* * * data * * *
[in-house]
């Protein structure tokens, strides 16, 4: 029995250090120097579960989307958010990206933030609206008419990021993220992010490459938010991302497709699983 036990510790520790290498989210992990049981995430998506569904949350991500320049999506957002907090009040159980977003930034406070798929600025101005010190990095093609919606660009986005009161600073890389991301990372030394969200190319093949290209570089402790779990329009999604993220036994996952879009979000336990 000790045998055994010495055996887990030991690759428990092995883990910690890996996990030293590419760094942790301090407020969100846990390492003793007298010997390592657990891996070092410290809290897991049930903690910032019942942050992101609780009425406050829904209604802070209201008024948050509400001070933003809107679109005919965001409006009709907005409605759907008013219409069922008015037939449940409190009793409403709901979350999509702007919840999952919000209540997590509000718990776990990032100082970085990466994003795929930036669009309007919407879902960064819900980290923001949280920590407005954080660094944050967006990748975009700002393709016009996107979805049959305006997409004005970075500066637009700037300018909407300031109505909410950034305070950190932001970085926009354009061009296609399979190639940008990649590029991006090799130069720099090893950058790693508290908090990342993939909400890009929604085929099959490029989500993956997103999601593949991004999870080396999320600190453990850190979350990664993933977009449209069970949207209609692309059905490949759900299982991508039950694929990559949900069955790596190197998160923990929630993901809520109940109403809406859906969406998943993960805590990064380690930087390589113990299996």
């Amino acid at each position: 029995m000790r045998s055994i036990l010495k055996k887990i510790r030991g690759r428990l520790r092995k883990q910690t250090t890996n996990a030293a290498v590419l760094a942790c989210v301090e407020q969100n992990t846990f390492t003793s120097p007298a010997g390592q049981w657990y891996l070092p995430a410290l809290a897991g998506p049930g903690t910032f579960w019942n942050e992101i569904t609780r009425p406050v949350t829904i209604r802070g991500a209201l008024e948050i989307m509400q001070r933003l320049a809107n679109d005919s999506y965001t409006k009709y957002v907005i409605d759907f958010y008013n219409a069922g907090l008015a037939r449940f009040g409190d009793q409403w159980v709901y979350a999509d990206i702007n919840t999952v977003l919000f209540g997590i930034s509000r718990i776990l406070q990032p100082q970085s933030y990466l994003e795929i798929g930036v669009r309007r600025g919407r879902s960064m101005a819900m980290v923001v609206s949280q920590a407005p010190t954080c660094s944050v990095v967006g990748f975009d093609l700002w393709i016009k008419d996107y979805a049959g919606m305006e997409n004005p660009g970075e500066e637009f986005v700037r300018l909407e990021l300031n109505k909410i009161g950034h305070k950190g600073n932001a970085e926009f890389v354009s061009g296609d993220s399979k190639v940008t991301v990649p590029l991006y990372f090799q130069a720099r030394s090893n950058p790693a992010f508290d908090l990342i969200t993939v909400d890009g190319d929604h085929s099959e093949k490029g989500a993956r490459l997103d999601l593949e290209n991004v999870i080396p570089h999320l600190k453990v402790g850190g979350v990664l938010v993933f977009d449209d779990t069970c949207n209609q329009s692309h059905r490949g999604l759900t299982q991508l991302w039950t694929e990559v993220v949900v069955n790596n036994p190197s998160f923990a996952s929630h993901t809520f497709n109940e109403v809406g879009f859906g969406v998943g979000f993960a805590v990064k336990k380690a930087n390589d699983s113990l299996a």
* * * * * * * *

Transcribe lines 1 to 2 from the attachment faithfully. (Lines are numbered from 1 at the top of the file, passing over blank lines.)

[in-house]
């Protein structure tokens, strides 16, 4: 029995250090120097579960989307958010990206933030609206008419990021993220992010490459938010991302497709699983 036990510790520790290498989210992990049981995430998506569904949350991500320049999506957002907090009040159980977003930034406070798929600025101005010190990095093609919606660009986005009161600073890389991301990372030394969200190319093949290209570089402790779990329009999604993220036994996952879009979000336990 000790045998055994010495055996887990030991690759428990092995883990910690890996996990030293590419760094942790301090407020969100846990390492003793007298010997390592657990891996070092410290809290897991049930903690910032019942942050992101609780009425406050829904209604802070209201008024948050509400001070933003809107679109005919965001409006009709907005409605759907008013219409069922008015037939449940409190009793409403709901979350999509702007919840999952919000209540997590509000718990776990990032100082970085990466994003795929930036669009309007919407879902960064819900980290923001949280920590407005954080660094944050967006990748975009700002393709016009996107979805049959305006997409004005970075500066637009700037300018909407300031109505909410950034305070950190932001970085926009354009061009296609399979190639940008990649590029991006090799130069720099090893950058790693508290908090990342993939909400890009929604085929099959490029989500993956997103999601593949991004999870080396999320600190453990850190979350990664993933977009449209069970949207209609692309059905490949759900299982991508039950694929990559949900069955790596190197998160923990929630993901809520109940109403809406859906969406998943993960805590990064380690930087390589113990299996």